integration with the current system.  This is good.

An example of a high-level tool which could be designed to work with an
existing mid-level tool might be a configuration utility for sendmail. 
Instead of trying to build sendmail.cf, it would build sendmail.mc which is
much easier for a number of reasons.  Just about everything that can be done
with sendmail.cf and be done with sendmail.mc, the program could read the mc
file which would mean that changes made manually would not be lost, and all
around everything is more smooth.


I realize we have kicked the idea of release goals in favor of project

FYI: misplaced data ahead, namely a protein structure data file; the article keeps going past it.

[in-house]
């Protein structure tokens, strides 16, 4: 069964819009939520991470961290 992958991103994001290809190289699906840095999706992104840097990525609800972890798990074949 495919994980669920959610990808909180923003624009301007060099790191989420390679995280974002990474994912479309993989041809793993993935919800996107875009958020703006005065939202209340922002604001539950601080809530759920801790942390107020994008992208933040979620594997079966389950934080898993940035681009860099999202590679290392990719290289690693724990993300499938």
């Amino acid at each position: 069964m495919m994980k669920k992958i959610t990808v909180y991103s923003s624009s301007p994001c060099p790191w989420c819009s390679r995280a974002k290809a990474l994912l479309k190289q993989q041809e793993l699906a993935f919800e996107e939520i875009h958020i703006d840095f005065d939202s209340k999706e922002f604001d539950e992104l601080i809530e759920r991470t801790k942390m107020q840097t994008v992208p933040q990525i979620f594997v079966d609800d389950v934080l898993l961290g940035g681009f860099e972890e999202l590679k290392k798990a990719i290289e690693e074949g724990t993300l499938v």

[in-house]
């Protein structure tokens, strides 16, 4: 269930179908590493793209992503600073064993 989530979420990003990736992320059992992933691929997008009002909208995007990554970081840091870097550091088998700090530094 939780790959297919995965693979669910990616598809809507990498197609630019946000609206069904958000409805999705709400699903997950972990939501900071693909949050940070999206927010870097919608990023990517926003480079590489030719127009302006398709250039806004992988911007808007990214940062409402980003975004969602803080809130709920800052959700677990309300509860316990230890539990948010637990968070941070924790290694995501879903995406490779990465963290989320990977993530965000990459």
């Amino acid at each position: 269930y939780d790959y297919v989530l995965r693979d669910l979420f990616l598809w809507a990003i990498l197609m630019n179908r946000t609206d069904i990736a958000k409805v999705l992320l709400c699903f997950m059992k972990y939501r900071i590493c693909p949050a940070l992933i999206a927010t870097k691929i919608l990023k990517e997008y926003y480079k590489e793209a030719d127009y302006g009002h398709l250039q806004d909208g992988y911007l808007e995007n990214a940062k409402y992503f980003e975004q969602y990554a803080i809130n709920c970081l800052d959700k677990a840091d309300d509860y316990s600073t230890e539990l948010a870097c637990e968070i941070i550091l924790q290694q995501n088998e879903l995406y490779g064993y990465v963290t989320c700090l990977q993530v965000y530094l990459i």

goals, but I believe it is important that we prioritize our goals together
and figure out what we want to do in the short term.  Some goals I think we
can accomplish with potato are 2.2.x kernel, glibc2.1, a better package
front-end, and more streamlining of the installation.  I think PAM is
possible too, but this largely depends on coordination of effort.  I believe
we should start moving in the direction of FHS compliance too, we'll see how
that pans out.

Of course we shouldn't limit ourselves to these things.  If something else
comes up that can be done, I believe it would be foolish not to do it
because we decided beforehand to focus on something else.  Certainly we
shouldn't hold up a release for changes like the above unless of course
something really requires it.  The best we can do is work around them.


Another issue that has come up a few times is restructuring of the archives